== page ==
This is a follow-up of the question I posted earlier.

I am assessing the two RF models which are generated using two different set of features

NF - Test_Accuracy > Training accuracy (500 features)

HF - Test_Accuracy < Training accuracy (125 features)

Testing and Training is done using independent data sets and the accuracy is derived from the average of a 5-cross validation. The difference between the models are in the number of features. I am afraid there could be a possible overfitting in one of the model (It is not clear to me which model could be overfitting, because I have used independent dataset and k-cross validation on the datasets). I would like to know what are the standard methods (tools/libraries) which can be used to assess overfitting.


This result does not mean that you have overfitting.

First of all, CV is more reliable than test set -- you can have (bad) luck in selecting test, what results in (pessimistic) optimistic bias with respect to true accuracy. CV effectively smooths this problem by repeating the procedure of selecting test. What's worse for using the test, RF is a stochastic algorithm and so two runs with different seed will give you different test accuracies, and the difference may be even bigger than that between CV and test.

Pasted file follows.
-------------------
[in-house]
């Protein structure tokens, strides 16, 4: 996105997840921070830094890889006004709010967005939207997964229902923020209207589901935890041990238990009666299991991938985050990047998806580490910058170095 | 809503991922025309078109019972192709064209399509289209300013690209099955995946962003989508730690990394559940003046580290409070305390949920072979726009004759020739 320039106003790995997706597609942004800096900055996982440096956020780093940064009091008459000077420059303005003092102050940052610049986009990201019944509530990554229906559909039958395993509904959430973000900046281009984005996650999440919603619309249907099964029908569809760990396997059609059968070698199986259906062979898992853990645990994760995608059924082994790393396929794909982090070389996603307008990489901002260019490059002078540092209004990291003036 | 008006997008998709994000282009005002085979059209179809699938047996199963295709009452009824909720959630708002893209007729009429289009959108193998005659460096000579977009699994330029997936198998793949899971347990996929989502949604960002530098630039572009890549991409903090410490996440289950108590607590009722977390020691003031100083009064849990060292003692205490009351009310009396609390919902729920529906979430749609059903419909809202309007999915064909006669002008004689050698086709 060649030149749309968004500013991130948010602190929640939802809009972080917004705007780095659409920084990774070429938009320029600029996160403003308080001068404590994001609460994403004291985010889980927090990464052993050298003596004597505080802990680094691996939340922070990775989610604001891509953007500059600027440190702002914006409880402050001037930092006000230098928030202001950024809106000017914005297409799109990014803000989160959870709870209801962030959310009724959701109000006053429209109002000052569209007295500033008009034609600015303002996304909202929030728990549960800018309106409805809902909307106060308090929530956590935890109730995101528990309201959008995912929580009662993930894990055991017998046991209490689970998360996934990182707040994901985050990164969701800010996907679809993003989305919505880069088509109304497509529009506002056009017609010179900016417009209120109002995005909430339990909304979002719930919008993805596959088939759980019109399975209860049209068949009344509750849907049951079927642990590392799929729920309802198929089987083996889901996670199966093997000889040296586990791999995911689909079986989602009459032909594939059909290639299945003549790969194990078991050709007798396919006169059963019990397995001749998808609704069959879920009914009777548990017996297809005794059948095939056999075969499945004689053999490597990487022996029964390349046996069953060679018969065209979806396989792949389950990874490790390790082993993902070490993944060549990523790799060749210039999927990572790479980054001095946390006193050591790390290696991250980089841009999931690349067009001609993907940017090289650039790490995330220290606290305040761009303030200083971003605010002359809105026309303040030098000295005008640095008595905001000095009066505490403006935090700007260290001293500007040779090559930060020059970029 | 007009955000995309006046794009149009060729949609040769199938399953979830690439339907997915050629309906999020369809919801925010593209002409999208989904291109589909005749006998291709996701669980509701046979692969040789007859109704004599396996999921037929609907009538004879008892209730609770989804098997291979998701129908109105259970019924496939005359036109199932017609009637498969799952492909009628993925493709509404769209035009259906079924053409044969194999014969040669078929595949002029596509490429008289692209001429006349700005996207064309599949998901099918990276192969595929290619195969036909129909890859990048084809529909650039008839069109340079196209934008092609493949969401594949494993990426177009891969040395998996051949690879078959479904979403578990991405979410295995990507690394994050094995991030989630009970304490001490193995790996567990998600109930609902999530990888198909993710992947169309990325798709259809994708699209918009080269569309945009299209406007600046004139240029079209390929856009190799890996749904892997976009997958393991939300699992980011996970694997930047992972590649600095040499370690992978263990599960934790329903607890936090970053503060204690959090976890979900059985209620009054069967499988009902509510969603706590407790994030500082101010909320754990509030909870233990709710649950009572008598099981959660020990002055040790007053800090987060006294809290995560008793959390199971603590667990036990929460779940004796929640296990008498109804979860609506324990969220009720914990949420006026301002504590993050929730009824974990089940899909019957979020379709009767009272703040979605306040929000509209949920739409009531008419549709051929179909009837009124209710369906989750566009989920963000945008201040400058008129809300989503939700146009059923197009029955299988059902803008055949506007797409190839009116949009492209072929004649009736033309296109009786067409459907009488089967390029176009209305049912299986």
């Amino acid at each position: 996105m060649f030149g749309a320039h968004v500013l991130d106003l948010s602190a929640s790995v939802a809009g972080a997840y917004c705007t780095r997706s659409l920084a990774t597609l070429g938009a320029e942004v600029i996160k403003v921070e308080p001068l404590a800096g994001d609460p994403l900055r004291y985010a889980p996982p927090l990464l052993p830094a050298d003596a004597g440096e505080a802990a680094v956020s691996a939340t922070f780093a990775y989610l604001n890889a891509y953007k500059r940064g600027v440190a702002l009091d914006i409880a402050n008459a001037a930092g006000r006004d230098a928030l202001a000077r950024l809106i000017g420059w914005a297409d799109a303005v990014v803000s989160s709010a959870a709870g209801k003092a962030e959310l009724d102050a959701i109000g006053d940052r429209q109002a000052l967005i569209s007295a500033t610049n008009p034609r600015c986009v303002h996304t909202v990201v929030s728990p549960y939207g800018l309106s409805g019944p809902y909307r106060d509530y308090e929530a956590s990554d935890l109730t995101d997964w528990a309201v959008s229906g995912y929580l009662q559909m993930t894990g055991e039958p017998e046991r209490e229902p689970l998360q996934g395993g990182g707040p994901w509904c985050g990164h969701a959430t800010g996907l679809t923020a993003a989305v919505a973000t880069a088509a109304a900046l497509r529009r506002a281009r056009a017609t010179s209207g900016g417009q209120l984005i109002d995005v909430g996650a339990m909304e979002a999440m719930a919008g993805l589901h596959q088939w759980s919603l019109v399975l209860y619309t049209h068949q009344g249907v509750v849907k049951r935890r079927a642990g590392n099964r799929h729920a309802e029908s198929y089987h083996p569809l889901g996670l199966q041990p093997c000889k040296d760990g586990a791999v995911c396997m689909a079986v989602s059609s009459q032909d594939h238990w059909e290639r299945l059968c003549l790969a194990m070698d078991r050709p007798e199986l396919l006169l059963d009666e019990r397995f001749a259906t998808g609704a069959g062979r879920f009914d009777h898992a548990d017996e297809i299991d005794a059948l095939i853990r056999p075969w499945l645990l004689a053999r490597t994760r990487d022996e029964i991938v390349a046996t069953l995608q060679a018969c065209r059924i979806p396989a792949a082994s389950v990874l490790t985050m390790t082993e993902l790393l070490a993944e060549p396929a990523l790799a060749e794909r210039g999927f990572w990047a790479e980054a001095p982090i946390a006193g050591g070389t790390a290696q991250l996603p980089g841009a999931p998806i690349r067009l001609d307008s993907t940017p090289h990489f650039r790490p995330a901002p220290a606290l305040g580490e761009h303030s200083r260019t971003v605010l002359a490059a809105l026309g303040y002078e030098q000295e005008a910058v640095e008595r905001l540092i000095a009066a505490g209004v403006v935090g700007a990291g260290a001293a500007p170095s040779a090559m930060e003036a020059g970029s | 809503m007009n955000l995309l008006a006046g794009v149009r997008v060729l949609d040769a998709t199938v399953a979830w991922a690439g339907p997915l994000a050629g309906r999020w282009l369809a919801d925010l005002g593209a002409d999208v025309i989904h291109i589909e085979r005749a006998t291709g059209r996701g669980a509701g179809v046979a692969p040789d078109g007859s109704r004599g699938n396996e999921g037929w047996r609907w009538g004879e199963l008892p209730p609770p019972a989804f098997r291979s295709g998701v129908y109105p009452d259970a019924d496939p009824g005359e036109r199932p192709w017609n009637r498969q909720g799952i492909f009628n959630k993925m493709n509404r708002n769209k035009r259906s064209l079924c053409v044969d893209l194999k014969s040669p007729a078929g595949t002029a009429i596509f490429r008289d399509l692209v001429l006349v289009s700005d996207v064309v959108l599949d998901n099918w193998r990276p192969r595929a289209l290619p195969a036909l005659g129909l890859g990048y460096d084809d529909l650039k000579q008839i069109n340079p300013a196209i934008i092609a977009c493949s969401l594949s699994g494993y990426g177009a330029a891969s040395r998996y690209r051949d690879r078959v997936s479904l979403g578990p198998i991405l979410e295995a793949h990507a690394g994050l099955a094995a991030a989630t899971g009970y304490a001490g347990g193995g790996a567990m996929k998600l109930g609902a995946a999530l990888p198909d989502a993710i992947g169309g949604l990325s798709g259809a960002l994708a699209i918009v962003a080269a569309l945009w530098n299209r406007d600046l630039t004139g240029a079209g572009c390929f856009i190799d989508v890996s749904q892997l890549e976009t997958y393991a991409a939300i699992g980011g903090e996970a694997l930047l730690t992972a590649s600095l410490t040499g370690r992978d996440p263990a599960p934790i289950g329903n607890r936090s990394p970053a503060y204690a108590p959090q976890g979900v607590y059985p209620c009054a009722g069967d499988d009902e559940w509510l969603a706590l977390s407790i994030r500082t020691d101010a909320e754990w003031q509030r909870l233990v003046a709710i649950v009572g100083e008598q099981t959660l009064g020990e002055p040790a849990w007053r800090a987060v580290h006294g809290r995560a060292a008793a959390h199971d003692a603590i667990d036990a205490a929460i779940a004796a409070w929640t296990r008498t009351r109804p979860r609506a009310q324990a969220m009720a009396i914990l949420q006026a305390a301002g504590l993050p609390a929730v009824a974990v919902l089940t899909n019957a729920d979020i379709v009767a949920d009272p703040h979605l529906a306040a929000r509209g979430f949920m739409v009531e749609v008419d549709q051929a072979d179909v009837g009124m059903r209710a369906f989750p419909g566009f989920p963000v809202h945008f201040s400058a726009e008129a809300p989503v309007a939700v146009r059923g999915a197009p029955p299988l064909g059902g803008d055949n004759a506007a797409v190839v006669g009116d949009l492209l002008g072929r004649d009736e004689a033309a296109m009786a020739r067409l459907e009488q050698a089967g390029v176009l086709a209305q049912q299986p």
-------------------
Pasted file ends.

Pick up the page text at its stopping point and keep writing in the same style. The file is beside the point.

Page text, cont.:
Second, you may use standard deviation of accuracy from all CV runs to test whether:

  • Your CV accuracy is really different from this on test.
  • One of the feature sets you used is really better than the other.
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  • $\begingroup$ Thanks for the insightful answer. I will try with SD of accuracy for further analysis. $\endgroup$ – Khader Shameer Dec 3 '10 at 16:16

A common and well-established approach, complementing @mbq's answer, is using nested cross validation [1]. Basically, it's able to infer generalized performance of your method as there's two splits in the data: training (where you train), test (where you test and gather relevant performance metrics to perform tuning) and validation (where you test your tuning on yet unseen labelled data). Set the number of folds and repeats of the inner and outer cross validation loops accordingly to the number of samples available.

To access overfit you can compare the performance in the inner loop to the outer loop. An overfitted model will perform much worse in the unseen data (i.e. validation data in our case).

Krstajic et al (2014) explain the method in details, and it's implemented in many statistical softwares and environments.

A similar approach is the so called double bootstrapping, where you perform bootstrapping in both loops instead of CV. Basically you can use any resampling strategy in either loop, given enough reasoning.

[1] Krstajic, D., Buturovic, L. J., Leahy, D. E., & Thomas, S. (2014). Cross-validation pitfalls when selecting and assessing regression and classification models. Journal of cheminformatics, 6(1), 1-15.

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